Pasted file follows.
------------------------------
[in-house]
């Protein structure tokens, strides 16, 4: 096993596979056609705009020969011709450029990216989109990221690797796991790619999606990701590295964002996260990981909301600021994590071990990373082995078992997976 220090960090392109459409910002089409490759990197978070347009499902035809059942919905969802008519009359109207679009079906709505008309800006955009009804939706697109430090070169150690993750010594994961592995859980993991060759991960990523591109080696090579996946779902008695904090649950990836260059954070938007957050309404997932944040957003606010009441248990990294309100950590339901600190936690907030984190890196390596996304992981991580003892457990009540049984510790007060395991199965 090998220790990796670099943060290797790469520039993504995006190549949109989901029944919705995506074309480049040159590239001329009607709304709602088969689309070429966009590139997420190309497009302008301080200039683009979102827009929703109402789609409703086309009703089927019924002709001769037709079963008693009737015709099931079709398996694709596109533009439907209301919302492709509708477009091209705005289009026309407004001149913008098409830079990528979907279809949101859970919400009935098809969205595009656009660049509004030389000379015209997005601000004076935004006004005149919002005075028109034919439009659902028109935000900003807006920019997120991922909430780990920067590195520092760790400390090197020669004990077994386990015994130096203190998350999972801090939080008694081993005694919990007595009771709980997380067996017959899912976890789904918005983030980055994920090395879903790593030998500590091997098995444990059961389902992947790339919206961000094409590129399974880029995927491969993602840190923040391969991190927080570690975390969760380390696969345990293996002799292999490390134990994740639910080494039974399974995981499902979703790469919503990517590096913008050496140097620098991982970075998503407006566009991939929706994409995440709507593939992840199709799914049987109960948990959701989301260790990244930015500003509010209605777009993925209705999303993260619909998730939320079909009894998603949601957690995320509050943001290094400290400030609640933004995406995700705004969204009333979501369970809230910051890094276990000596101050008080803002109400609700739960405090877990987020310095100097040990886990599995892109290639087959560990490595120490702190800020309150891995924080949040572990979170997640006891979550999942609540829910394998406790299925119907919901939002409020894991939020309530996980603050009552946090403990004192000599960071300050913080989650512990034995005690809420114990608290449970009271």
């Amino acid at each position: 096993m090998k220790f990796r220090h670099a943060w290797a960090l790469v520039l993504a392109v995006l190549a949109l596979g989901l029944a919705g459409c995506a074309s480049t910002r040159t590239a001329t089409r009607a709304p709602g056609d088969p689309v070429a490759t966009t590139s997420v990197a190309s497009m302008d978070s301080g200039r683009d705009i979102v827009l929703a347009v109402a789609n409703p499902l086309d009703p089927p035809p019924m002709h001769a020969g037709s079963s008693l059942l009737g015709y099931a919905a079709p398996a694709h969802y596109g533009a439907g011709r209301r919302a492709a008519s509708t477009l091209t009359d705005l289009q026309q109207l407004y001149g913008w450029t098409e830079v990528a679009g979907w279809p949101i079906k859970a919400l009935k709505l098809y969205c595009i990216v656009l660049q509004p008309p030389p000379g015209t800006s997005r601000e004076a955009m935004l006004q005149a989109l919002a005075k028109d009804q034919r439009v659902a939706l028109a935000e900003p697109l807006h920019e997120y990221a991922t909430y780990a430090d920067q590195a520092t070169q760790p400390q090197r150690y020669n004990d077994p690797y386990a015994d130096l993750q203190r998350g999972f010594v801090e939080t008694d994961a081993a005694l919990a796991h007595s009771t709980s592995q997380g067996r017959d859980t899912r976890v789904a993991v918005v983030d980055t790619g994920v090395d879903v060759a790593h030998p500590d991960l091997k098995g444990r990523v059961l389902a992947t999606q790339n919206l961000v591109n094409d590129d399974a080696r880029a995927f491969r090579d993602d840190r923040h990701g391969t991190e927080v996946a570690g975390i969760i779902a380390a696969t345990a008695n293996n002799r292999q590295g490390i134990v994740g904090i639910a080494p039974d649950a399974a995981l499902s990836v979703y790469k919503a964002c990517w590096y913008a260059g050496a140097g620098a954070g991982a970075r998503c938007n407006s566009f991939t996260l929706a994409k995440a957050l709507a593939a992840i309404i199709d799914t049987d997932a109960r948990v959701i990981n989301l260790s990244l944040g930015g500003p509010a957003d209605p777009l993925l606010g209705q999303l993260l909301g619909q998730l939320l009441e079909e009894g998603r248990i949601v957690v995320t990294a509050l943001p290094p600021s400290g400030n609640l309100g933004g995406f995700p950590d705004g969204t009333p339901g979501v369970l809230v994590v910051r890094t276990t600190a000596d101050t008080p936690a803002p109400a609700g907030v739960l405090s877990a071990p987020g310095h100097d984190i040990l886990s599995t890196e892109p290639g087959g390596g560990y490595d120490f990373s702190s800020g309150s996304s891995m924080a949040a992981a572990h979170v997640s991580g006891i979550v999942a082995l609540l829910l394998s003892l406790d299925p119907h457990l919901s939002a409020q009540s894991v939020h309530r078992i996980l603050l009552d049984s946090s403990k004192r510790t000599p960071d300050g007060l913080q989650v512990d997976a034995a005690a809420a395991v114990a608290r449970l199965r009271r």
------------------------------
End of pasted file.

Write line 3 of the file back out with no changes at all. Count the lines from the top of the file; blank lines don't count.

């Amino acid at each position: 096993m090998k220790f990796r220090h670099a943060w290797a960090l790469v520039l993504a392109v995006l190549a949109l596979g989901l029944a919705g459409c995506a074309s480049t910002r040159t590239a001329t089409r009607a709304p709602g056609d088969p689309v070429a490759t966009t590139s997420v990197a190309s497009m302008d978070s301080g200039r683009d705009i979102v827009l929703a347009v109402a789609n409703p499902l086309d009703p089927p035809p019924m002709h001769a020969g037709s079963s008693l059942l009737g015709y099931a919905a079709p398996a694709h969802y596109g533009a439907g011709r209301r919302a492709a008519s509708t477009l091209t009359d705005l289009q026309q109207l407004y001149g913008w450029t098409e830079v990528a679009g979907w279809p949101i079906k859970a919400l009935k709505l098809y969205c595009i990216v656009l660049q509004p008309p030389p000379g015209t800006s997005r601000e004076a955009m935004l006004q005149a989109l919002a005075k028109d009804q034919r439009v659902a939706l028109a935000e900003p697109l807006h920019e997120y990221a991922t909430y780990a430090d920067q590195a520092t070169q760790p400390q090197r150690y020669n004990d077994p690797y386990a015994d130096l993750q203190r998350g999972f010594v801090e939080t008694d994961a081993a005694l919990a796991h007595s009771t709980s592995q997380g067996r017959d859980t899912r976890v789904a993991v918005v983030d980055t790619g994920v090395d879903v060759a790593h030998p500590d991960l091997k098995g444990r990523v059961l389902a992947t999606q790339n919206l961000v591109n094409d590129d399974a080696r880029a995927f491969r090579d993602d840190r923040h990701g391969t991190e927080v996946a570690g975390i969760i779902a380390a696969t345990a008695n293996n002799r292999q590295g490390i134990v994740g904090i639910a080494p039974d649950a399974a995981l499902s990836v979703y790469k919503a964002c990517w590096y913008a260059g050496a140097g620098a954070g991982a970075r998503c938007n407006s566009f991939t996260l929706a994409k995440a957050l709507a593939a992840i309404i199709d799914t049987d997932a109960r948990v959701i990981n989301l260790s990244l944040g930015g500003p509010a957003d209605p777009l993925l606010g209705q999303l993260l909301g619909q998730l939320l009441e079909e009894g998603r248990i949601v957690v995320t990294a509050l943001p290094p600021s400290g400030n609640l309100g933004g995406f995700p950590d705004g969204t009333p339901g979501v369970l809230v994590v910051r890094t276990t600190a000596d101050t008080p936690a803002p109400a609700g907030v739960l405090s877990a071990p987020g310095h100097d984190i040990l886990s599995t890196e892109p290639g087959g390596g560990y490595d120490f990373s702190s800020g309150s996304s891995m924080a949040a992981a572990h979170v997640s991580g006891i979550v999942a082995l609540l829910l394998s003892l406790d299925p119907h457990l919901s939002a409020q009540s894991v939020h309530r078992i996980l603050l009552d049984s946090s403990k004192r510790t000599p960071d300050g007060l913080q989650v512990d997976a034995a005690a809420a395991v114990a608290r449970l199965r009271r």